This book is an up-to-date examination of the major works of some of the Russian writers who have come to prominence since 1985 when Gorbachev rose to power and effectively abolished all literary controls. The title of the book is taken from articles in the Soviet/Russian literary press that sought to address this new and often outrageous type of literature. The author contends that 'alternative prose' in Russia deserves serious critical attention, and that in discarding the 'civic mindedness' of a former era, it is aligning itself more with Western literature and is re-discovering pre-Stalinist literary trends.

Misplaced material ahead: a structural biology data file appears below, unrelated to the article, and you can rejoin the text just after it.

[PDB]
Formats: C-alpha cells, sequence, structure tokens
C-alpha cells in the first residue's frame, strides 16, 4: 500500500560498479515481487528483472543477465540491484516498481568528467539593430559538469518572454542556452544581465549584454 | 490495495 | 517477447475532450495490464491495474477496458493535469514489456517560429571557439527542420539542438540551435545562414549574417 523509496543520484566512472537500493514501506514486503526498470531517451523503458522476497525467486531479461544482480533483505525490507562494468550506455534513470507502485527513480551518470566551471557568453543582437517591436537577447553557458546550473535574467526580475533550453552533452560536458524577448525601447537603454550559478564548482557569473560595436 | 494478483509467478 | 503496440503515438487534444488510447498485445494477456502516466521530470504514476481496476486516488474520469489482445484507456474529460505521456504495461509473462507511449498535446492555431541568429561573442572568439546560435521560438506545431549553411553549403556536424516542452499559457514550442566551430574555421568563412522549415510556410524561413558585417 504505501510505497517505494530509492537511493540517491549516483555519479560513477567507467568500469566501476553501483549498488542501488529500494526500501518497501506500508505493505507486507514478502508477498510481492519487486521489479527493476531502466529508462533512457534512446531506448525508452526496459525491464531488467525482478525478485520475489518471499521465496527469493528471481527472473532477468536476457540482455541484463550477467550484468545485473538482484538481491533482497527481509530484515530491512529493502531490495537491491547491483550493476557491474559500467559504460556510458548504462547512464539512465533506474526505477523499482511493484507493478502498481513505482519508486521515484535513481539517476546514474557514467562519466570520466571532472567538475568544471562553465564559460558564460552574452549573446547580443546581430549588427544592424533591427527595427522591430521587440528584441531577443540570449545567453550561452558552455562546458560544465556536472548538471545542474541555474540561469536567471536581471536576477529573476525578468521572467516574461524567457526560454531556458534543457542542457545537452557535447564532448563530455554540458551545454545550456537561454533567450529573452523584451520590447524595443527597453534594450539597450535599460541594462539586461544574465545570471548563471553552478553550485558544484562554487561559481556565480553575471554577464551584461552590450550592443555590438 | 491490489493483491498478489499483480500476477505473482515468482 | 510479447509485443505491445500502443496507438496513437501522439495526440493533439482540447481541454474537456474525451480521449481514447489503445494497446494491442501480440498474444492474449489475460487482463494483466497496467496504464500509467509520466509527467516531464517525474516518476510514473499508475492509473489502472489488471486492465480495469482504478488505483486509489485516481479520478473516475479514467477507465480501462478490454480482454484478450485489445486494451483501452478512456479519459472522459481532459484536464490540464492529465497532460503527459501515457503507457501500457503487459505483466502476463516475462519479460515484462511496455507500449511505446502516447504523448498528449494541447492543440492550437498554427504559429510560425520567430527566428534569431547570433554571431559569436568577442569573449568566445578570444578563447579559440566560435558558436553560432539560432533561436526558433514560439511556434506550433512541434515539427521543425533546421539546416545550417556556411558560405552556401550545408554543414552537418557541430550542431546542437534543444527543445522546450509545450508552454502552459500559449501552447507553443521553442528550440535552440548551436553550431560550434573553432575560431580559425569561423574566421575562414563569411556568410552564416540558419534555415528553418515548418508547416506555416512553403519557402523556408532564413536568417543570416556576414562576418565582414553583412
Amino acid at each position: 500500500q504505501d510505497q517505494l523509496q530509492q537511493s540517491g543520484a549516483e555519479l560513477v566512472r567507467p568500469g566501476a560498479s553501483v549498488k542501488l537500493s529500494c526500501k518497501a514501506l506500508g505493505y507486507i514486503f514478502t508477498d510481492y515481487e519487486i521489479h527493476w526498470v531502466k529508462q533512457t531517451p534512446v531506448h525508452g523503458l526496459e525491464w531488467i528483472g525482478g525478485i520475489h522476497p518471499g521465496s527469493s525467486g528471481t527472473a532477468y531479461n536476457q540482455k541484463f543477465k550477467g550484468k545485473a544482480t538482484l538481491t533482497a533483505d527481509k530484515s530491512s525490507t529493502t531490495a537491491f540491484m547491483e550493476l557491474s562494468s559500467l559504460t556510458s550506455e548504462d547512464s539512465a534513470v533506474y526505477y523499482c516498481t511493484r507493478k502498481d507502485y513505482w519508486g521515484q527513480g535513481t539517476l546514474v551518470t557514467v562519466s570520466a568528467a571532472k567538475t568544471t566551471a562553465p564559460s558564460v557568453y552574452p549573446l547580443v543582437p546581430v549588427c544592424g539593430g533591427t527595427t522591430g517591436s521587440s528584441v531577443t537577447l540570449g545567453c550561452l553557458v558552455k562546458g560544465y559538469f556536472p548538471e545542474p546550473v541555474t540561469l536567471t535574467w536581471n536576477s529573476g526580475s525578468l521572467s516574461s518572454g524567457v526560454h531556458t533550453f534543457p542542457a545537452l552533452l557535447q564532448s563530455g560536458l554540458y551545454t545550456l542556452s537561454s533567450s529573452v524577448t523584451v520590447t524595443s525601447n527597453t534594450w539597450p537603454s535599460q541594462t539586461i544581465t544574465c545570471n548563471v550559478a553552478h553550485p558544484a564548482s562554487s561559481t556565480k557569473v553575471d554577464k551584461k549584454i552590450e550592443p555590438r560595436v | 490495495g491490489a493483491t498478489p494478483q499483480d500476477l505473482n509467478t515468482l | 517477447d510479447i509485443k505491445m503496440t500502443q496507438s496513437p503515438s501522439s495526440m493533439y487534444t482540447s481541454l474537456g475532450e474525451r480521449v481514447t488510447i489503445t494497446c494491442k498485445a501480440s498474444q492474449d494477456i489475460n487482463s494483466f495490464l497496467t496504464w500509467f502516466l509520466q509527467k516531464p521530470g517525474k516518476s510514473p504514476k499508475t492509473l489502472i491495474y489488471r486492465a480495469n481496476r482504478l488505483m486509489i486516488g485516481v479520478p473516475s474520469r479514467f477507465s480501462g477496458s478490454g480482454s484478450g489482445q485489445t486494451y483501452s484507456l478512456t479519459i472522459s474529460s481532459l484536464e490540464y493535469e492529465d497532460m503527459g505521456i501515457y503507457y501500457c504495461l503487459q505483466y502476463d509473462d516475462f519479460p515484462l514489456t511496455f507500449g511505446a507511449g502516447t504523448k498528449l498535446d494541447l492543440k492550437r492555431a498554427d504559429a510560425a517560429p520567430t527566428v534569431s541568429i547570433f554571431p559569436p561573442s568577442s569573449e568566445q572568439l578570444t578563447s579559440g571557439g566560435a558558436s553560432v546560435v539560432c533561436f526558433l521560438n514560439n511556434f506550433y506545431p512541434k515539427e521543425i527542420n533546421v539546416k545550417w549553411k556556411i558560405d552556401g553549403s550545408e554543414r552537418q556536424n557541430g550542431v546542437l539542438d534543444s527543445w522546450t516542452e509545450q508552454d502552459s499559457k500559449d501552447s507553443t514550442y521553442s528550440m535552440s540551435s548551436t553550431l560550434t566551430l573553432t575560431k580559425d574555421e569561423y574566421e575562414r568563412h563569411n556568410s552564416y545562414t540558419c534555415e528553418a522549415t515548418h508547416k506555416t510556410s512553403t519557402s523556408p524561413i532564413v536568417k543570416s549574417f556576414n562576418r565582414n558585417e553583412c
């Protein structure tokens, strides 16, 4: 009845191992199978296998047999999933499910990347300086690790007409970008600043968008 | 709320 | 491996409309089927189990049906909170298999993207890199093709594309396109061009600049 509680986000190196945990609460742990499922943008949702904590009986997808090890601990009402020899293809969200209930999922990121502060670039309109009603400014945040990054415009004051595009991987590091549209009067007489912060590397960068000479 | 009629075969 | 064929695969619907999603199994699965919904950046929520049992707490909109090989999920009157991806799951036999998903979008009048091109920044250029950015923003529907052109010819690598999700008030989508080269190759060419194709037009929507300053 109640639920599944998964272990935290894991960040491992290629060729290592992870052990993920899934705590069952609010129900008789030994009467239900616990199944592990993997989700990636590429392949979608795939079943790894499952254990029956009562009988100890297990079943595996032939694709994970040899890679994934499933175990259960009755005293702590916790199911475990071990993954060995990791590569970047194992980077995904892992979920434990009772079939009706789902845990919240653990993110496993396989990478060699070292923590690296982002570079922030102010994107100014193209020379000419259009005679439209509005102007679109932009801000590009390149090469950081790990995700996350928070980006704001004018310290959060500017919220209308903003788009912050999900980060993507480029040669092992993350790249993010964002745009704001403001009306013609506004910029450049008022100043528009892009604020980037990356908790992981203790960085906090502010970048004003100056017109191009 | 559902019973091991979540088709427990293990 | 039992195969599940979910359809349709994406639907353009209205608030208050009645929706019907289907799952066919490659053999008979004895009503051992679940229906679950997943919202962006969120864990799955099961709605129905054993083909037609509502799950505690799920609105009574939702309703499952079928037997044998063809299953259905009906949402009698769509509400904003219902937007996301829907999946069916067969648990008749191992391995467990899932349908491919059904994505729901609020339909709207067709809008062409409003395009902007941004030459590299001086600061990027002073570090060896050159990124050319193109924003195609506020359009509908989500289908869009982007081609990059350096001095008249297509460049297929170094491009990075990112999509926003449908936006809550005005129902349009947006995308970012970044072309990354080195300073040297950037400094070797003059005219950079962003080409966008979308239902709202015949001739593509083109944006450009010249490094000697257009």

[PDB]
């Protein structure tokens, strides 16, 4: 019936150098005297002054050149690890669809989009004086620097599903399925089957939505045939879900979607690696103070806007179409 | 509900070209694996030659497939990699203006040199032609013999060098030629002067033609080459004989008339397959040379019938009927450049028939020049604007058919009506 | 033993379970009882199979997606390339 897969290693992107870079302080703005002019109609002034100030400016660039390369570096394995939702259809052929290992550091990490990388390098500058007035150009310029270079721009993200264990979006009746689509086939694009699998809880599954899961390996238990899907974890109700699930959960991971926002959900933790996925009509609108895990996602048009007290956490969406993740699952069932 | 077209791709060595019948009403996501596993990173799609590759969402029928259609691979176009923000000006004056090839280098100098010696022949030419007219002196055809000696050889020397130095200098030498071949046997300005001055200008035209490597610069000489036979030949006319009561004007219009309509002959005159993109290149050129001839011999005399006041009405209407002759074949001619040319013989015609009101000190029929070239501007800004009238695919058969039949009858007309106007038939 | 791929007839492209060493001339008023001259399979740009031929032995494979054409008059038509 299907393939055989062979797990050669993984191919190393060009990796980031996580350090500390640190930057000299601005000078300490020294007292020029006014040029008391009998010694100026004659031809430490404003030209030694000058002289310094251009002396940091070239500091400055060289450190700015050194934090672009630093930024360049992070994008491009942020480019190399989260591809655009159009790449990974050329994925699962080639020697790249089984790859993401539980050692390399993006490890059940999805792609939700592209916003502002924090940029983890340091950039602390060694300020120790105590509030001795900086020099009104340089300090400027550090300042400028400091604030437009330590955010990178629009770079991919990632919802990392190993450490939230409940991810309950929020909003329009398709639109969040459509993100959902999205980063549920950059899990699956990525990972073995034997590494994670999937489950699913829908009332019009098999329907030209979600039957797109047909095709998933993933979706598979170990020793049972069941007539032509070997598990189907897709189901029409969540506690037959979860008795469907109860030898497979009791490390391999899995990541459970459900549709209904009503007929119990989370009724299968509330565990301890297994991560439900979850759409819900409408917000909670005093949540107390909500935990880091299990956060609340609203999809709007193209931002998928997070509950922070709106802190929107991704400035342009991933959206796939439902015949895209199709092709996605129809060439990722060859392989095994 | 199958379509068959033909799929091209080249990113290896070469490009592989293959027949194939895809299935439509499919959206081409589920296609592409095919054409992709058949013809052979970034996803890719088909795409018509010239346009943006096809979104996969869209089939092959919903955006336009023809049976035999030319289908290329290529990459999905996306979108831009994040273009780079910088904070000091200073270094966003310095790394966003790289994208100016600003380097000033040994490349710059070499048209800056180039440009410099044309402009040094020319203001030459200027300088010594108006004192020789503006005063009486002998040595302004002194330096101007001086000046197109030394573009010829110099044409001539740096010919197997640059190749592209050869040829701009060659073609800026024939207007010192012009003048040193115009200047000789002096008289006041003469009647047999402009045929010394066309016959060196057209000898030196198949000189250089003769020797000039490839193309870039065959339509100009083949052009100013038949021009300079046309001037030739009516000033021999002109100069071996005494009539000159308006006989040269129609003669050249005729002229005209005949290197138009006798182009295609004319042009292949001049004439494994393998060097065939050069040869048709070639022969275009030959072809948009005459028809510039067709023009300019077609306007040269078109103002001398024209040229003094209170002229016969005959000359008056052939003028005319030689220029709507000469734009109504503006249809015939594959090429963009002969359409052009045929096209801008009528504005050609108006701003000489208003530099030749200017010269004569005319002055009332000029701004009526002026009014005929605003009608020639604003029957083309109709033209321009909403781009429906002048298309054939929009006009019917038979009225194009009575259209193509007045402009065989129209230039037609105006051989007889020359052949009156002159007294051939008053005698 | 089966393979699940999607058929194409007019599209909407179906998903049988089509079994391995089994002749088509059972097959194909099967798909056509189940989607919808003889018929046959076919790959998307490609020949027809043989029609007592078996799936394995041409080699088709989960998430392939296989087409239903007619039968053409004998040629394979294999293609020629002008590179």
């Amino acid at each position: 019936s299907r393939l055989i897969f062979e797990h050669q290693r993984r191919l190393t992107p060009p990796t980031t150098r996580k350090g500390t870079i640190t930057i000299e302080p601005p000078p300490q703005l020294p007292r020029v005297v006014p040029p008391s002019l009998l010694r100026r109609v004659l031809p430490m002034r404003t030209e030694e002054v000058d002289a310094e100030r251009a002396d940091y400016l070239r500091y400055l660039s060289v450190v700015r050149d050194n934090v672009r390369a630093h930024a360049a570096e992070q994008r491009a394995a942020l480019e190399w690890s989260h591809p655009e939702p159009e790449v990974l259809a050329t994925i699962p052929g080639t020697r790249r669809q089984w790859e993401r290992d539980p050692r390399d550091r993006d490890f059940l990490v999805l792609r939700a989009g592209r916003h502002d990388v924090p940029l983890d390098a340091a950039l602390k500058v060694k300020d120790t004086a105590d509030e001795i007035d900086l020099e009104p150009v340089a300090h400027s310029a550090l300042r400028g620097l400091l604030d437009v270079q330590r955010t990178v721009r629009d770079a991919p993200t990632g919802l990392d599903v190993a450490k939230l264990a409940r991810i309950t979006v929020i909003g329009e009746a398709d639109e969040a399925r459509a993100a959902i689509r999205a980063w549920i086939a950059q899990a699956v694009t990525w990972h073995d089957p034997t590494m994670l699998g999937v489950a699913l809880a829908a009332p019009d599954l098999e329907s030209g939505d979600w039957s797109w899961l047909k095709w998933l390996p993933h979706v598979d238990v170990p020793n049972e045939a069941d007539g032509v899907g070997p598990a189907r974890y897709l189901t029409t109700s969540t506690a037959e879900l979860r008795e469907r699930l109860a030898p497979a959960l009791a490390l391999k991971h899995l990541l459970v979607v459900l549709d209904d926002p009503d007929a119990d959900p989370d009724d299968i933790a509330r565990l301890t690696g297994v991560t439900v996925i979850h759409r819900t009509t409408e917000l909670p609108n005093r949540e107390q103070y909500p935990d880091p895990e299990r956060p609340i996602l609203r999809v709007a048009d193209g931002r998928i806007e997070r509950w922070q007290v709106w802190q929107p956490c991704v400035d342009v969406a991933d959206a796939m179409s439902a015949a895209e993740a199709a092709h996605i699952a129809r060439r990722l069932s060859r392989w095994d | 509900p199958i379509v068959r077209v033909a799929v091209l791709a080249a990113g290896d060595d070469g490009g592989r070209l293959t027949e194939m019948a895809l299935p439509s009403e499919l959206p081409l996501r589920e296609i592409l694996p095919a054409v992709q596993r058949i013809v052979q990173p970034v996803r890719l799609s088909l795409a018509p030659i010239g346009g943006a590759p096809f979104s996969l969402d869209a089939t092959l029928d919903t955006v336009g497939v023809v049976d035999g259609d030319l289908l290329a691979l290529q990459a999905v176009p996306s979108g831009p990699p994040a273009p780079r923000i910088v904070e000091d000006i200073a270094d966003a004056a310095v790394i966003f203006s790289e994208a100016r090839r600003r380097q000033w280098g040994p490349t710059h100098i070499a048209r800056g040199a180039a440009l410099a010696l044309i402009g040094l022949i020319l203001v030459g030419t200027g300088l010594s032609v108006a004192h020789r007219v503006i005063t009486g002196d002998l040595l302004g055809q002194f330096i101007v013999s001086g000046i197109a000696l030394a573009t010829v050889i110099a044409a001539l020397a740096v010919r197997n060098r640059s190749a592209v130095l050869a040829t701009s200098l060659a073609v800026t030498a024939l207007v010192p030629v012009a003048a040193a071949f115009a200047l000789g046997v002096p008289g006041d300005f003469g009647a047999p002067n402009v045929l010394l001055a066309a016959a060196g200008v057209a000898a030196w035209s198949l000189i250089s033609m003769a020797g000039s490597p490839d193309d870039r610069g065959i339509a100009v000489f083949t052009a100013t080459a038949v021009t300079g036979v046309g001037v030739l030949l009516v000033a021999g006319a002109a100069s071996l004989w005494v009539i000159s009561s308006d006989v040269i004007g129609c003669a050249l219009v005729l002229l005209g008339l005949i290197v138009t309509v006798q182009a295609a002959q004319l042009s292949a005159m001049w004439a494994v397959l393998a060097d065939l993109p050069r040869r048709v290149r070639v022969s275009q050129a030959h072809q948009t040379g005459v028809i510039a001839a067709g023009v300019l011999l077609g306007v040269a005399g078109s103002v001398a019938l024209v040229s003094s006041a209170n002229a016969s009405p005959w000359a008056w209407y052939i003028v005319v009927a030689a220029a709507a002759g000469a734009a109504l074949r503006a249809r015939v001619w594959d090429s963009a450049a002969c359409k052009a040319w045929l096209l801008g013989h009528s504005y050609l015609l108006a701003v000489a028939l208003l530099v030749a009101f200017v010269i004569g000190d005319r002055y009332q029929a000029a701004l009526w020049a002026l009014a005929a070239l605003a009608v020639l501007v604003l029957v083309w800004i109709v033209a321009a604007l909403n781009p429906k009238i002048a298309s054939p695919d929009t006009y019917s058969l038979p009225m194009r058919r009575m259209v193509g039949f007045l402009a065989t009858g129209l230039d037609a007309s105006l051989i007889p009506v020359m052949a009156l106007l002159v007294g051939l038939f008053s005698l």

'This book is both scholarly and entertaining - an all too rare combination in Russian studies in the 1990s. Robert Porter made me want to read or re-read nearly all the works he discusses. Surely this should be the main aim of every literary critic? But how rarely it is achieved!' Martin Dewhirst, Department of Slavonic Languages and Literatures, University of Glasgow 'Porter is to be congratulated on a bold and, as used to be said in Soviet times, necessary enterprise. His book helps to make sense of a confusing period of literature, and deserves to be on every library shelf.' The Slavonic Review "... information is provided with most enjoyable ease. (It is, frankly, a damn good read.)" Irish Slavonic Studies "The strengths of this book lie in the author's presentation of the most significant new school of Russian prose fiction to appear after the onset of glasnost. Porter has made a close study, not only of the key novels and stories, but also of Russian and western analyses, and he has identified the salient device of "intertextuality", that is, the tendency of these texts to quote other texts, generally to parodic effect. There is definitely a need for monographs on important literary movements, and Porter's informed - but informal - analytic voice makes Russia's Alternative Prose both useful and pleasant to read." Slavic Review